CAPITOL HILL: The vice-chiefs of the Army and Marine Corps warned legislators today that sequestration would force the military and the nation to break enlistment contracts with up to 225,000 troops who would have to be precipitately discharged to save money.
“We would absolutely not be able to keep faith with our people,” said Gen. Joseph Dunford, assistant commandant of the Marine Corps, at a hearing of the Senate Armed Services subcommittee on military readiness. “We’d be breaking contracts and sending people on their way who believe they have a commitment,” he said. “These are the very people who are in Afghanistan [today]. Their reward when they come home will simply be to dismiss them.”
Already, under the President’s proposed budget, the Army and Marine Corps will cut 107,000 troops over fiscal years 2013-2017. If sequestration hit, however, the two services estimate they’d have to cut another 118,000: 18,000 Marines, 50,000 Army regulars, and 50,000 Army National Guard troops. Worst of all, however, both services are relying on supplemental “Overseas Contingency Operations” funding to let them ramp down at a reasonable rate, by attrition instead of kicking people out, because their base budgets only cover their reduced endstrengths. Since sequestration would kill the OCO supplemental too, Dunford said, instead of shedding 20,000 marines over five years, sequestration would force the Corps to cut 38,000 almost overnight. Vice-Chief of Army Staff Gen. Lloyd Austin didn’t go into as much detail, but between his remarks and other published sources, sequestration would accelerate the Army’s cutbacks from 87,000 soldiers over five years to 187,000 all at once. That’s a total of 225,000 troops laid off in a hurry.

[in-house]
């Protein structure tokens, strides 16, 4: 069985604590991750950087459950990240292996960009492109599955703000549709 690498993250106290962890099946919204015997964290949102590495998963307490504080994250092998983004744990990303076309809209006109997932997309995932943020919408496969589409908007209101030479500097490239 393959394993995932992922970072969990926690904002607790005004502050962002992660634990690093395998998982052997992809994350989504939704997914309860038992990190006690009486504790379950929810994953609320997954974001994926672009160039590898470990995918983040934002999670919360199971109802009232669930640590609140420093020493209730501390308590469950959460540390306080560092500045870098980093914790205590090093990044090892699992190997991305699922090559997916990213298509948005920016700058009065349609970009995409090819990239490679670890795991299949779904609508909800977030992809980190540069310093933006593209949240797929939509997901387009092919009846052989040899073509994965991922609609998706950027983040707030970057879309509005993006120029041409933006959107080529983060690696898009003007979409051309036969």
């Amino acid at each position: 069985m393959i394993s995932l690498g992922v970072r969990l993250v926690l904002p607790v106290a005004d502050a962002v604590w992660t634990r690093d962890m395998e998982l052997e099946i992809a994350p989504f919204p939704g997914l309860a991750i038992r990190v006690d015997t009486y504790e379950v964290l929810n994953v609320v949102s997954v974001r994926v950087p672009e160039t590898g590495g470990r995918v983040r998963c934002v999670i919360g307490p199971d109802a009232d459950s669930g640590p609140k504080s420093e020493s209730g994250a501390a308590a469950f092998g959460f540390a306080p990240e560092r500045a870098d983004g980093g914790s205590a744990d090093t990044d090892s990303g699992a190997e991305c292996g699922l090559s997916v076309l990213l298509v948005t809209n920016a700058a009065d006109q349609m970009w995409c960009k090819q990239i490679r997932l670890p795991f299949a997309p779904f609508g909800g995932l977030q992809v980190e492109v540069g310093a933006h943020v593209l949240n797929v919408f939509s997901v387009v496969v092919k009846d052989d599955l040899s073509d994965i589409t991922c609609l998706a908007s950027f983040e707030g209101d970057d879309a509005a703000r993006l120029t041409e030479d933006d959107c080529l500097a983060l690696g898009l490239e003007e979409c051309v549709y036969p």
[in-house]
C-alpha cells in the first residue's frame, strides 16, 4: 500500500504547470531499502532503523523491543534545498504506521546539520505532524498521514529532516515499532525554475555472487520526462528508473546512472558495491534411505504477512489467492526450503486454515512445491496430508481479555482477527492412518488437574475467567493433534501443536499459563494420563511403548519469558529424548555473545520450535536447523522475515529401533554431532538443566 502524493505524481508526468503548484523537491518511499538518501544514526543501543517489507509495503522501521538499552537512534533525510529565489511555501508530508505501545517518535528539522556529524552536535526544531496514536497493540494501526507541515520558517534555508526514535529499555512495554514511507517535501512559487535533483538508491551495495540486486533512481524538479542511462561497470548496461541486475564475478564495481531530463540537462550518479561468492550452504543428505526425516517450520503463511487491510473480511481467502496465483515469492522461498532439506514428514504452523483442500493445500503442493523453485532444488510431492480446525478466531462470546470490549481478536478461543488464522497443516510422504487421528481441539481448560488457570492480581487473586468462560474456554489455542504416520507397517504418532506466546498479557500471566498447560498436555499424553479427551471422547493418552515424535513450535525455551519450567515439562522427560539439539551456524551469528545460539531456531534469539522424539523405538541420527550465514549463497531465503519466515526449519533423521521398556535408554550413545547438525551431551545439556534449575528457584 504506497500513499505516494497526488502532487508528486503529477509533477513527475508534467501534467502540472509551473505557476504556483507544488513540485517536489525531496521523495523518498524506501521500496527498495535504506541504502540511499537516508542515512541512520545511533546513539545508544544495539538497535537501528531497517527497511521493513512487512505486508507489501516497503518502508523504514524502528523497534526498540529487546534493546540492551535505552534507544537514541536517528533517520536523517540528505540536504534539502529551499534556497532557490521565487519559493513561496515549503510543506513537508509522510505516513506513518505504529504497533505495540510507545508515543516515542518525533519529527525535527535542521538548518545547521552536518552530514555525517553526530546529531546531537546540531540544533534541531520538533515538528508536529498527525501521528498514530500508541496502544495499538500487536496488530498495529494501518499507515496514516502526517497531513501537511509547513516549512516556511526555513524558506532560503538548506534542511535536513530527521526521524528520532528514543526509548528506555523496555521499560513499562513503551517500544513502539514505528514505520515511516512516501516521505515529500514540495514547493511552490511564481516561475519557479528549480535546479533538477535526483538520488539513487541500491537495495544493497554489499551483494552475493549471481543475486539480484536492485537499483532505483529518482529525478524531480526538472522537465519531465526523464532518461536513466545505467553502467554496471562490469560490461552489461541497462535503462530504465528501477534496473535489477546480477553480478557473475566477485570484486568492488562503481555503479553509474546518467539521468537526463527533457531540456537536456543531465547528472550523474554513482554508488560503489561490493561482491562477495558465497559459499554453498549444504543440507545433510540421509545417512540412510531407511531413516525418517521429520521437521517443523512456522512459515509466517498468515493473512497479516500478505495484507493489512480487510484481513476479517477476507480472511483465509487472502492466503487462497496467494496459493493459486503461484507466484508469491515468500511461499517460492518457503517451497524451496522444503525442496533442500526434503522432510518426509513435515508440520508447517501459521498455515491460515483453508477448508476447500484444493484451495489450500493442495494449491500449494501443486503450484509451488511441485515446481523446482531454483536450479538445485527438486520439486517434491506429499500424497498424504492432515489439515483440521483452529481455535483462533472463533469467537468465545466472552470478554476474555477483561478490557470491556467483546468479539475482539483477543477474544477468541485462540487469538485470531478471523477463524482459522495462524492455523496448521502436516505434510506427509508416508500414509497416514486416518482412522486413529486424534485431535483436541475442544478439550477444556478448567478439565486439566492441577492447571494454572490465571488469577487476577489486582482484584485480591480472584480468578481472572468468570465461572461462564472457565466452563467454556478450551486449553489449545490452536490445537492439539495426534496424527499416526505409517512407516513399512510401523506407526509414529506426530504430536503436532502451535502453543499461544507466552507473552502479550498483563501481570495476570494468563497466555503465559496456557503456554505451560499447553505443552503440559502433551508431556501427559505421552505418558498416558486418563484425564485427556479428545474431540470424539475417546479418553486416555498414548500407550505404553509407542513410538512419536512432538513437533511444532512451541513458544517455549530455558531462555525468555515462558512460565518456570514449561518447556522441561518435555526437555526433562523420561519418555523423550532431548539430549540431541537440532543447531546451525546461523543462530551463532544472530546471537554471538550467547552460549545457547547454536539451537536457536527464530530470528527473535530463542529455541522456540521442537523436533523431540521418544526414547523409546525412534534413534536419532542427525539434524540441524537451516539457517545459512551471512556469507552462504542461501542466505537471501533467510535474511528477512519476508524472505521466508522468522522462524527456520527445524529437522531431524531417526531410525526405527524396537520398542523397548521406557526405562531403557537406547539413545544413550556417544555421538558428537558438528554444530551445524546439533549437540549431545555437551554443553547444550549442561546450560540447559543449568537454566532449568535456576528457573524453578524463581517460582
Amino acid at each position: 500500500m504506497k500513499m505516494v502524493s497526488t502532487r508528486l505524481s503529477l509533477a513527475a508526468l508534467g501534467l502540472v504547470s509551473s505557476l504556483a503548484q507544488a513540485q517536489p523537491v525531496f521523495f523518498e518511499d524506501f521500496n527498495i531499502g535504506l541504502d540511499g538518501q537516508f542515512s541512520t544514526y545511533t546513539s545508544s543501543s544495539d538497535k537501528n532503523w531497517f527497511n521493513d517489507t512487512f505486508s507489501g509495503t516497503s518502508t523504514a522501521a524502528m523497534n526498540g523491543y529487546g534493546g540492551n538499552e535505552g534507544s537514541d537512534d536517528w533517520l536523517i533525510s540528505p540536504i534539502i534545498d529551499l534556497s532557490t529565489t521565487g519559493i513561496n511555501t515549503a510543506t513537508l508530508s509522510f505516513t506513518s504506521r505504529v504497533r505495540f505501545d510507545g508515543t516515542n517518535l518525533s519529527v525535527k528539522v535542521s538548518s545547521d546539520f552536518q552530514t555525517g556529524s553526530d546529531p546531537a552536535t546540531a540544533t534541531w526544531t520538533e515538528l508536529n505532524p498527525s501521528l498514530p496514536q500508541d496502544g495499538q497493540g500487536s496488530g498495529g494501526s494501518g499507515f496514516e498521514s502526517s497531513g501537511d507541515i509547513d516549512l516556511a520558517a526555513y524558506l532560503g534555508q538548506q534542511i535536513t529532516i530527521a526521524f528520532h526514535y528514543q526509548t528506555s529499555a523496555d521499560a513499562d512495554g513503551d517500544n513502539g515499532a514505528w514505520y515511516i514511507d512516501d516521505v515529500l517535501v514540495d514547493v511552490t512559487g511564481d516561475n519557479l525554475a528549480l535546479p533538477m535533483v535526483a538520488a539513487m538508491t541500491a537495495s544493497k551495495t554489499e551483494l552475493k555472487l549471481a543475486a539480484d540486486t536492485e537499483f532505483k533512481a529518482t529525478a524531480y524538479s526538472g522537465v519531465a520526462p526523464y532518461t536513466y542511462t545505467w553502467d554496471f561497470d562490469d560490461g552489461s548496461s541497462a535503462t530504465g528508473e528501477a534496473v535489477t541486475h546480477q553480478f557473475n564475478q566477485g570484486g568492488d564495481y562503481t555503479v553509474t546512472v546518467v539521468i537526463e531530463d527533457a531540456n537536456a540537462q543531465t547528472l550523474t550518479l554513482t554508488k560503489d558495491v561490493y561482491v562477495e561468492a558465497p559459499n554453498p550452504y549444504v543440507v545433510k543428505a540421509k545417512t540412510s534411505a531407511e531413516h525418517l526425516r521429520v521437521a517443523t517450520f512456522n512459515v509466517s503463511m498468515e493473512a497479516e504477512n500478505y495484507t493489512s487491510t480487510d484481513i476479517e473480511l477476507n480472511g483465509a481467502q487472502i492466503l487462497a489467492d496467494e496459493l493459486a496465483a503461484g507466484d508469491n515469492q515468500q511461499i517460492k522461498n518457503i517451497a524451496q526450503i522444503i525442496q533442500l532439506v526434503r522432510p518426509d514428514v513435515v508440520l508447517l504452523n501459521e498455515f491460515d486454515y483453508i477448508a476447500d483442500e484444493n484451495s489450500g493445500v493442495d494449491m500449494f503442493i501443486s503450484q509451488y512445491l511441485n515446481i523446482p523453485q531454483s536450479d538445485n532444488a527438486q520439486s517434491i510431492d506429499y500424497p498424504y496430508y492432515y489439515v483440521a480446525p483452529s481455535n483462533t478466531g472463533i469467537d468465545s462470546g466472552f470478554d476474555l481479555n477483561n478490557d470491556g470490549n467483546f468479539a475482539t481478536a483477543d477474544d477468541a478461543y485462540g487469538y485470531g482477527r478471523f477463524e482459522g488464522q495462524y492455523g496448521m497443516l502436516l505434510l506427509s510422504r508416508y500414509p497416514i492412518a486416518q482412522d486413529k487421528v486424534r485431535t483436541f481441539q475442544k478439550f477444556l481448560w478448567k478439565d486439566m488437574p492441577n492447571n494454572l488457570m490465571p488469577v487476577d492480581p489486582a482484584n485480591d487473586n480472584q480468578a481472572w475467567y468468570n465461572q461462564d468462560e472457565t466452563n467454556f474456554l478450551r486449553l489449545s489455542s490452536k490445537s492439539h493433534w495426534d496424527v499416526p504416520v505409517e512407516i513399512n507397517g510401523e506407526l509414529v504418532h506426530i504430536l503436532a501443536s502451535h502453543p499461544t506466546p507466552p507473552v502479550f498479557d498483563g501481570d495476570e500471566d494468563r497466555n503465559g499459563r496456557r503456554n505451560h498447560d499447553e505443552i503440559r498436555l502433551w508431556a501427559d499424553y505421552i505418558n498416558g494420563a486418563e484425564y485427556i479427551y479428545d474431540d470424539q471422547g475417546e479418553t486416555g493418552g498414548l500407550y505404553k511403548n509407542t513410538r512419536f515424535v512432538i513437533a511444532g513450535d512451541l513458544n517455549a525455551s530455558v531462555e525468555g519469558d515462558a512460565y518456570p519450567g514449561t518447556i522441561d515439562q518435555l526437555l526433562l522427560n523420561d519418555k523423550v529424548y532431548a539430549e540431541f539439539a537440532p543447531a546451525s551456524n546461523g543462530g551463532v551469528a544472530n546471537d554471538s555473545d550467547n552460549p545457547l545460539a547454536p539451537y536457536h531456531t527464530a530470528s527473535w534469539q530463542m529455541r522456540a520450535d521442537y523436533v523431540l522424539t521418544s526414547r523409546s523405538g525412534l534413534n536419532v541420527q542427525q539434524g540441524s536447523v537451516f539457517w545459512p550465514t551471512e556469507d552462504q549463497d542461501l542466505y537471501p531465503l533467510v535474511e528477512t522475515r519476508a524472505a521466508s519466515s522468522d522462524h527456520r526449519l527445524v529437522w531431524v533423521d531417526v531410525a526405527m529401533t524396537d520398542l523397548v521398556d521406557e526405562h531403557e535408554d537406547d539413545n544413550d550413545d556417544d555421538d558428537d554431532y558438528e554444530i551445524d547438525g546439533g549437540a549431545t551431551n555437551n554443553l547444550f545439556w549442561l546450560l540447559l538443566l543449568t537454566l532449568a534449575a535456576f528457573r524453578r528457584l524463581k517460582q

“We tend to look at sequestration as a budget issue,” said Gen. Dunford. “It’s really not a budget issue. It’s a reordering of our national priorities.” With the 38,000 hit to the Corps, he said, “we would not have capacity to meet a single major contingency operation.”
Such cuts would hammer the morale and readiness of the servicemembers left behind. “All of us came into the military in the late 1970s,” Dunford went on. “I know what a hollow force is because I was a platoon commander in a hollow force.”
“I worry a lot about the health of our force,” echoed Army Vice-Chief Austin. “We have the most resilient force that we could have ever imagined,” he said. “15 years ago if you’d told me [that] we were going to be in combat for a decade and be able to keep our soldiers and our family members with us, I would not have believed that, [but] I’m really concerned about our ability to continue to do that.”
Under gentle prodding from New Hampshire Republican Kelly Ayotte, all four service vice-chiefs agreed it was “urgent” not only to stop sequestration but to do so soon, rather than waiting until the last minute.
“I’m worried that there’s a general feeling around here that we can kick this can until December to make the decision on how to avoid defense sequestration,” asked Sen. Ayotte. “How do we not break the faith [with our troops]? Isn’t there an urgency?”
“Absolutely,” said Gen. Austin. “If we didn’t have that sword of Damocles hanging over us we’d be in much better shape.”